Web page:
Executive Assistant and Office Manager
Hayley hails from the mystical land of Stamford, Connecticut. She earned a bachelor’s degree in Peace and Conflict Studies from Colgate University, with a geographic emphasis on Russia, Eurasia and the Caucasus. As part of her studies, Hayley spent time in both Uzbekistan and Azerbaijan studying resource management and development in the two post-Soviet societies. Before graduation, she interned for a youth advocacy NGO in Geneva, Switzerland, and a nonprofit historical society in Utica, New York, working to make it a more refugee-friendly space. Hayley is thrilled to enter the education reform sector as a member of the 50CAN team!
Hayley’s personality is made up of the last three television shows that she’s watched and the interesting people she surrounds herself with. She gravitates toward concerts and tacos and loves to unwind with a 1,000+ piece jigsaw puzzle.
I aspire to be like my dad. Here’s why:
My father will always be my greatest role model and best friend. His selflessness in the face of family adversity and humility within a society that takes itself far too seriously are traits I work to emulate every day of my life. In a world that desperately needs honest, kind and competent people, my father has taught me to stick to my principles, lend a helping hand to those in need—and not waste my time rooting for the Jets. I am incredibly grateful that, out of all the fathers in the world, I ended up with him.
Why I love my job:
Joining the 50CAN team puts me at the vanguard of issues concerning the historical foundations of education, cultural and sociological influences upon academic achievement and educational policy decisions that impact a student’s ability to access great schools and opportunities. The open and transparent nature of 50CAN’s operations provides me with the opportunity to learn from my brilliant colleagues and see the impact of their creative advocacy campaigns.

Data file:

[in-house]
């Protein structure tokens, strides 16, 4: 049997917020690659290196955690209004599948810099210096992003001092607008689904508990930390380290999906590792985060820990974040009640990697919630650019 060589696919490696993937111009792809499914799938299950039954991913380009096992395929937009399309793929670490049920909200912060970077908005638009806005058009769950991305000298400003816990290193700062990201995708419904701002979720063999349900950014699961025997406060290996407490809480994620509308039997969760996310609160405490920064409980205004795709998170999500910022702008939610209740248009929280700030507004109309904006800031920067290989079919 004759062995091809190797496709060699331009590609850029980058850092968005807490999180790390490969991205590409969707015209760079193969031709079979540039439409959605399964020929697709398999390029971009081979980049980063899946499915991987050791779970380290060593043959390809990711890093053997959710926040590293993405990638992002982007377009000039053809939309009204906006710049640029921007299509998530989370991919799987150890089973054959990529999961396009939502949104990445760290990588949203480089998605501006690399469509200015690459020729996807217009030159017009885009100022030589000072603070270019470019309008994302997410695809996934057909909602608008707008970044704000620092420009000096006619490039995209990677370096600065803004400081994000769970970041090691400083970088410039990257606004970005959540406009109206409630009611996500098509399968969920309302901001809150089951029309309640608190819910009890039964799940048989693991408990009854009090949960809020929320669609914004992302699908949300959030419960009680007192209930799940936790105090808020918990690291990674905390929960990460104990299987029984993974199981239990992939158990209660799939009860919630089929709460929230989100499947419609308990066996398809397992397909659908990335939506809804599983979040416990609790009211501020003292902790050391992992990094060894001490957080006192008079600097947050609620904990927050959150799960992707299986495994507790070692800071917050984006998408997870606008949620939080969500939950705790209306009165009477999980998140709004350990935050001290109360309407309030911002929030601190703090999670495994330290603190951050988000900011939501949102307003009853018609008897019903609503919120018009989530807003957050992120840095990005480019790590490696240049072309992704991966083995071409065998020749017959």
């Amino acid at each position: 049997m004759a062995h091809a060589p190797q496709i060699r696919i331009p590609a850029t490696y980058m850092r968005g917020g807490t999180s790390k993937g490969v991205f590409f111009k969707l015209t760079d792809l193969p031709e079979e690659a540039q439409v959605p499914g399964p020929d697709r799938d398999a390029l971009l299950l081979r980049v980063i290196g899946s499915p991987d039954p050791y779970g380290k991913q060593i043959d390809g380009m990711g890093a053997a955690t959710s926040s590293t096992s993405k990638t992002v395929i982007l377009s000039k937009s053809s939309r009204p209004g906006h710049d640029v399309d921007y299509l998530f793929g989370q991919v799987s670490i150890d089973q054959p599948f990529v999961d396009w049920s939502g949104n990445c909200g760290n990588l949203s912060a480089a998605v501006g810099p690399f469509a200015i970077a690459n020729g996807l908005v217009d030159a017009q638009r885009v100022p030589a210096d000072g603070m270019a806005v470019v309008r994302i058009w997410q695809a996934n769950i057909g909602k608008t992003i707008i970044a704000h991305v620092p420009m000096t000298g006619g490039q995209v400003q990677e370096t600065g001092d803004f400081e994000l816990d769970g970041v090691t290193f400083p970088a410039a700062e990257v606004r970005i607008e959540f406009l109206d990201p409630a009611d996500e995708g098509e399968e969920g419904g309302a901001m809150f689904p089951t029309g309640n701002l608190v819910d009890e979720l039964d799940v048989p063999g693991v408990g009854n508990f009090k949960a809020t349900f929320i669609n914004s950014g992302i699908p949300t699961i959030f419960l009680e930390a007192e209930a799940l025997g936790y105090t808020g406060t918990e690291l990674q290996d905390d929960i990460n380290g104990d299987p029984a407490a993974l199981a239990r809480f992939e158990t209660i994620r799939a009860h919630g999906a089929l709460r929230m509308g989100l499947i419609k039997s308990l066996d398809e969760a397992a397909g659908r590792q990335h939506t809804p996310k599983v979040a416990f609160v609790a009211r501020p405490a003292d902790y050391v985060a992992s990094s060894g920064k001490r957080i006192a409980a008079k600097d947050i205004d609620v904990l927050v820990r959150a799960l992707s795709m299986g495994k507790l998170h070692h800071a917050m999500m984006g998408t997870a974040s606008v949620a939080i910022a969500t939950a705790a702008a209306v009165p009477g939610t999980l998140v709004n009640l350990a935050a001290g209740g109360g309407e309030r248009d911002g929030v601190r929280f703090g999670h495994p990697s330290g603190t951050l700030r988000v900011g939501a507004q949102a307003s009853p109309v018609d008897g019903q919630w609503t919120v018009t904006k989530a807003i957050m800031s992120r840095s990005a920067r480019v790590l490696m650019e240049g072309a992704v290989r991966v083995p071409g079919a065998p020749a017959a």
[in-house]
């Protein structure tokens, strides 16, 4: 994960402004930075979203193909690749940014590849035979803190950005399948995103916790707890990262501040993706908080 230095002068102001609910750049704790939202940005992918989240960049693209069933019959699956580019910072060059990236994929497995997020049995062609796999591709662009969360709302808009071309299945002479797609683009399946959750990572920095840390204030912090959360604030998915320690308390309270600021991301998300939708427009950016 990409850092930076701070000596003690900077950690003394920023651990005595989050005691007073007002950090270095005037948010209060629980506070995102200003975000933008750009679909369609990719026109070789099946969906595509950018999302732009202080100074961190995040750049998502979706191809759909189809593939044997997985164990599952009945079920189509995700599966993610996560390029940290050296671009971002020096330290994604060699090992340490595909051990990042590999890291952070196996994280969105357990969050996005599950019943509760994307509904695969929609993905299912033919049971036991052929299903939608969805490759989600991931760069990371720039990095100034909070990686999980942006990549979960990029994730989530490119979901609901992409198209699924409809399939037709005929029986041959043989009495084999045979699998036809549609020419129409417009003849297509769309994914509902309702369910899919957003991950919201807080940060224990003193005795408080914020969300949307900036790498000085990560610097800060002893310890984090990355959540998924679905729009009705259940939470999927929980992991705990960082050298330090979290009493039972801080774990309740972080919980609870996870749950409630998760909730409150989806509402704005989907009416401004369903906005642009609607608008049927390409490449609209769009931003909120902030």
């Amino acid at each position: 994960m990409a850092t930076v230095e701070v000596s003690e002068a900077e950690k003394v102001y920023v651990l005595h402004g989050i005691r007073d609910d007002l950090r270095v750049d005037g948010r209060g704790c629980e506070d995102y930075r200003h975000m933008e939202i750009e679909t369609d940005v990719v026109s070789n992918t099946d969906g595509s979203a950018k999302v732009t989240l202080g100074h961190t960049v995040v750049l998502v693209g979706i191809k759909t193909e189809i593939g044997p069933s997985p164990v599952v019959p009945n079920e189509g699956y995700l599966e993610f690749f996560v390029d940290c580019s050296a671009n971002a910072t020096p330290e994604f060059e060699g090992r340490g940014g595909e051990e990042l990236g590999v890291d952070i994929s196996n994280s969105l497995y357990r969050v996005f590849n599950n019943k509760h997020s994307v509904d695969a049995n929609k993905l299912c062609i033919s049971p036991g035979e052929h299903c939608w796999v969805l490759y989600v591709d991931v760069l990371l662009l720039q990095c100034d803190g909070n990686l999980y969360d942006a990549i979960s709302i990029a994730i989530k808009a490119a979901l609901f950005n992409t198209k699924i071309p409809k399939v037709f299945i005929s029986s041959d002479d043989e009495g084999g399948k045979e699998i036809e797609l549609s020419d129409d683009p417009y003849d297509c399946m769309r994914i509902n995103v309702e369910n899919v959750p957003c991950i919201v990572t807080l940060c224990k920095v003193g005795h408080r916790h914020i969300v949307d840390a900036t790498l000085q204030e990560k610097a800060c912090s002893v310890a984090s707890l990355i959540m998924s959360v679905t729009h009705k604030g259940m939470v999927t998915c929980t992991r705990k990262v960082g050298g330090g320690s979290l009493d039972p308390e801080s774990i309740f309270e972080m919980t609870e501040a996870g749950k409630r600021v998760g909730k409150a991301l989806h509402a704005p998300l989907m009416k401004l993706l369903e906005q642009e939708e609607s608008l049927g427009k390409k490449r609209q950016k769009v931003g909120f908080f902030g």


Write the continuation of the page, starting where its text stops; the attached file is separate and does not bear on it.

My connection to public schools:
I am a product of Stamford public schools where some equipment, textbooks and curricula hadn’t been updated since the turn of the century. I’ve witnessed the infamous achievement gap of Connecticut. Yet I was taught and mentored by educators who challenged me, molded me and advocated for student needs regardless of budget shortages or institutional support. Most importantly, I met and befriended people from different backgrounds and learned about the intersections of identities. That experience inspired me to become a better advocate for myself, for others and for the betterment of my community.
What I’m bad at:
Singing and dancing. Best believe you’ll still find me belting out Rihanna songs on the dance floor, though.
This image represents why I work at 50CAN:
One of my favorite musicians, Andrew McMahon, has a tattoo of an asterisk:
“The lines represent life and the things around you, but like an asterisk everything intersects with each other at some point … connecting everyone with everything around us.”
Education is a unifier. We can argue for social change most productively—and challenge institutions of authority most effectively—when we engage with many intersecting and opposing views. Only by having those conversations, and doing this work, can we come together to achieve a more just, equitable society.